Whether you stayed in the market when it dropped during the recession and have seen significant gains or you got out and have been sitting on your hands, here are some strategies to play the market's current success.
Typical investors have been doing two things since the market dropped by more than 50% by February 2009. Either they stayed in the market despite their losses and have seen a significant gain in their portfolios or they got out of the market when it dropped and they have been sitting on the sidelines, frightened to risk any of their hard-earned assets to an unpredictable market.
The latter group has seen the market appreciate without benefiting from the appreciation. But now that the market is hitting new highs, both groups of investors must decide how to continue from here.
If you benefited from market appreciation
This group needs to avoid the temptation of greed often heard as “It’s gone this far I wonder how much higher it can go if I don’t sell it?”
When a stock in your portfolio has experienced significant gains, one is almost always tempted to see how great the gains might be if you do not sell or rebalance. The stock, as well as the market, may be at its all-time high. It’s a risky decision to do “business as usual” and not make changes to your portfolio when the market reaches new highs.
Instead now is the time to rebalance your portfolio, take some gains and then reinvest those gains in a different market sector to protect yourself against a stock that suddenly goes out of favor.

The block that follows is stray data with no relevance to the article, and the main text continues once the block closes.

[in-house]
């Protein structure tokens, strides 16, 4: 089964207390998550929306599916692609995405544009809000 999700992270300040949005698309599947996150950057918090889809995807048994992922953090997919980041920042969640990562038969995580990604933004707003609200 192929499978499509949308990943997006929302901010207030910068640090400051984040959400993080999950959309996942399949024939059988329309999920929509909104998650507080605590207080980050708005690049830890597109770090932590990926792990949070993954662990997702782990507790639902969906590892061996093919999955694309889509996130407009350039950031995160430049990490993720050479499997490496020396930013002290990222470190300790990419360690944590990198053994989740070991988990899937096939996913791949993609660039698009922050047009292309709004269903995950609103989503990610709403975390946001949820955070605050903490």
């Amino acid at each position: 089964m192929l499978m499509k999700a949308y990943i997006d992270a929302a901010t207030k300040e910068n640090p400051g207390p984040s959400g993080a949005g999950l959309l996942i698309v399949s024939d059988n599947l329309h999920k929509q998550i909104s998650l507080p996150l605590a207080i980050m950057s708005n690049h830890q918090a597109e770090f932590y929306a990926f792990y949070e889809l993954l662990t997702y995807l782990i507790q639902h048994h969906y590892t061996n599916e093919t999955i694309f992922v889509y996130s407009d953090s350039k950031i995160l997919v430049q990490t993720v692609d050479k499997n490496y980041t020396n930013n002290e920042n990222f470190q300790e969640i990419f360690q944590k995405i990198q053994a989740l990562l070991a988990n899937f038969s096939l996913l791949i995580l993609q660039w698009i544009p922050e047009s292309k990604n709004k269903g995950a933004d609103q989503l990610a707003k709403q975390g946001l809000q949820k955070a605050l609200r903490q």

Tip: To reduce or eliminate taxable gains, sell positions with gains in your deferred retirement accounts first.
If you missed the market appreciation
The investors who sat on their hands for far too long, and missed the market appreciation, need to ask themselves how much longer they can afford to sit on the sidelines. Many financial advisors will say you need to get into the market, but in a methodical way.
For example, you should decide what percent of your portfolio you want to invest in fixed income (i.e., bonds), which reduce the risk of a portfolio and thus add stability, and what percent of your portfolio you want to invest in stocks or equities for growth.
A key concern after a market run up is whether now you will be paying a premium to invest in the stock market. To minimize this risk use a dollar cost average approach, investing a specific amount in phases at specific intervals. For example, if you currently have 100% in cash and decide you ultimately want to have 50% of your portfolio in the stock market, make equal monthly investments over the next 12 months, using the cash to purchase 50% fixed income and 50% equities. Most likely some of your purchases will be made when the market is higher (and the shares will cost more) but other purchases will be made when the market is lower. Thus, your ultimate cost will be based on the average of your purchases.
Also, instead of individual bonds or stocks, invest in low-cost mutual funds. For example, if you purchase a mutual fund that tracks the S&P Index, you will be investing in 500 of the largest companies in the U.S. So while you are getting back into the stock market, mutual funds enable you to make small purchases but diversify your risks and opportunities across numerous companies as opposed to one.
Barry Taylor, CFP, Integral Financial Solutions, LLC, San Francisco, can be reached at firstname.lastname@example.org.